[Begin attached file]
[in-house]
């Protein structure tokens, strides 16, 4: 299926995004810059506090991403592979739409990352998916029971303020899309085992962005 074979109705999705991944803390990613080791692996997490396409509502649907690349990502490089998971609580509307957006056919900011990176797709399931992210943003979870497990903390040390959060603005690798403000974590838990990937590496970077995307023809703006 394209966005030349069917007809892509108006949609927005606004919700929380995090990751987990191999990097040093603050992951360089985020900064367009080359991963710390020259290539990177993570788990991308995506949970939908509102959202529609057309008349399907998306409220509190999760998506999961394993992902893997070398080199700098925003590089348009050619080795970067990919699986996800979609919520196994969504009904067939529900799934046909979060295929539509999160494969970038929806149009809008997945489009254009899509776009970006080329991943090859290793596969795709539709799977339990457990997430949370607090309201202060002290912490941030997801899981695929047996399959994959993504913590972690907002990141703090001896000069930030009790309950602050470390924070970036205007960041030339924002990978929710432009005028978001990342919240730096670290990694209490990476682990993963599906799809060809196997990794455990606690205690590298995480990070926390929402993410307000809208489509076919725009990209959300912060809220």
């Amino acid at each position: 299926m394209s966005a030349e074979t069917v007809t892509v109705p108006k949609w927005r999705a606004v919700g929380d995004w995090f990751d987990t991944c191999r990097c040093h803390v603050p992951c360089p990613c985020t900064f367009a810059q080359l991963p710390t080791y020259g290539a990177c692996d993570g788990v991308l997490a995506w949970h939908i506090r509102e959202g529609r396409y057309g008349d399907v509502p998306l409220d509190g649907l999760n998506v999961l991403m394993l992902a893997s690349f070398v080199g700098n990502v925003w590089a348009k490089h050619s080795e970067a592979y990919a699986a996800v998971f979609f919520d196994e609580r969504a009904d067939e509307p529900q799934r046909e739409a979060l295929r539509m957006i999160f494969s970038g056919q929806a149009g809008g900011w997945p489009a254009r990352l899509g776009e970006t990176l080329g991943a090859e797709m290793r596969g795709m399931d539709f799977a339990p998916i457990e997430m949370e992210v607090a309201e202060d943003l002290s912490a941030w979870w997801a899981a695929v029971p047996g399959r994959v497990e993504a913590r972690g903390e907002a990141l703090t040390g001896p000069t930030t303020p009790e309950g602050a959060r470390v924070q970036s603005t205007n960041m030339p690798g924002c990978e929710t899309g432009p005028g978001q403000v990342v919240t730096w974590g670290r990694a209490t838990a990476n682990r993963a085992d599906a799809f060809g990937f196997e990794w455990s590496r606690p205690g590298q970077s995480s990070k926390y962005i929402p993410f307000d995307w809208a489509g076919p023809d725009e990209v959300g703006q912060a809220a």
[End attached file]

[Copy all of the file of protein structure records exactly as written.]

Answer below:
[in-house]
């Protein structure tokens, strides 16, 4: 299926995004810059506090991403592979739409990352998916029971303020899309085992962005 074979109705999705991944803390990613080791692996997490396409509502649907690349990502490089998971609580509307957006056919900011990176797709399931992210943003979870497990903390040390959060603005690798403000974590838990990937590496970077995307023809703006 394209966005030349069917007809892509108006949609927005606004919700929380995090990751987990191999990097040093603050992951360089985020900064367009080359991963710390020259290539990177993570788990991308995506949970939908509102959202529609057309008349399907998306409220509190999760998506999961394993992902893997070398080199700098925003590089348009050619080795970067990919699986996800979609919520196994969504009904067939529900799934046909979060295929539509999160494969970038929806149009809008997945489009254009899509776009970006080329991943090859290793596969795709539709799977339990457990997430949370607090309201202060002290912490941030997801899981695929047996399959994959993504913590972690907002990141703090001896000069930030009790309950602050470390924070970036205007960041030339924002990978929710432009005028978001990342919240730096670290990694209490990476682990993963599906799809060809196997990794455990606690205690590298995480990070926390929402993410307000809208489509076919725009990209959300912060809220």
């Amino acid at each position: 299926m394209s966005a030349e074979t069917v007809t892509v109705p108006k949609w927005r999705a606004v919700g929380d995004w995090f990751d987990t991944c191999r990097c040093h803390v603050p992951c360089p990613c985020t900064f367009a810059q080359l991963p710390t080791y020259g290539a990177c692996d993570g788990v991308l997490a995506w949970h939908i506090r509102e959202g529609r396409y057309g008349d399907v509502p998306l409220d509190g649907l999760n998506v999961l991403m394993l992902a893997s690349f070398v080199g700098n990502v925003w590089a348009k490089h050619s080795e970067a592979y990919a699986a996800v998971f979609f919520d196994e609580r969504a009904d067939e509307p529900q799934r046909e739409a979060l295929r539509m957006i999160f494969s970038g056919q929806a149009g809008g900011w997945p489009a254009r990352l899509g776009e970006t990176l080329g991943a090859e797709m290793r596969g795709m399931d539709f799977a339990p998916i457990e997430m949370e992210v607090a309201e202060d943003l002290s912490a941030w979870w997801a899981a695929v029971p047996g399959r994959v497990e993504a913590r972690g903390e907002a990141l703090t040390g001896p000069t930030t303020p009790e309950g602050a959060r470390v924070q970036s603005t205007n960041m030339p690798g924002c990978e929710t899309g432009p005028g978001q403000v990342v919240t730096w974590g670290r990694a209490t838990a990476n682990r993963a085992d599906a799809f060809g990937f196997e990794w455990s590496r606690p205690g590298q970077s995480s990070k926390y962005i929402p993410f307000d995307w809208a489509g076919p023809d725009e990209v959300g703006q912060a809220a």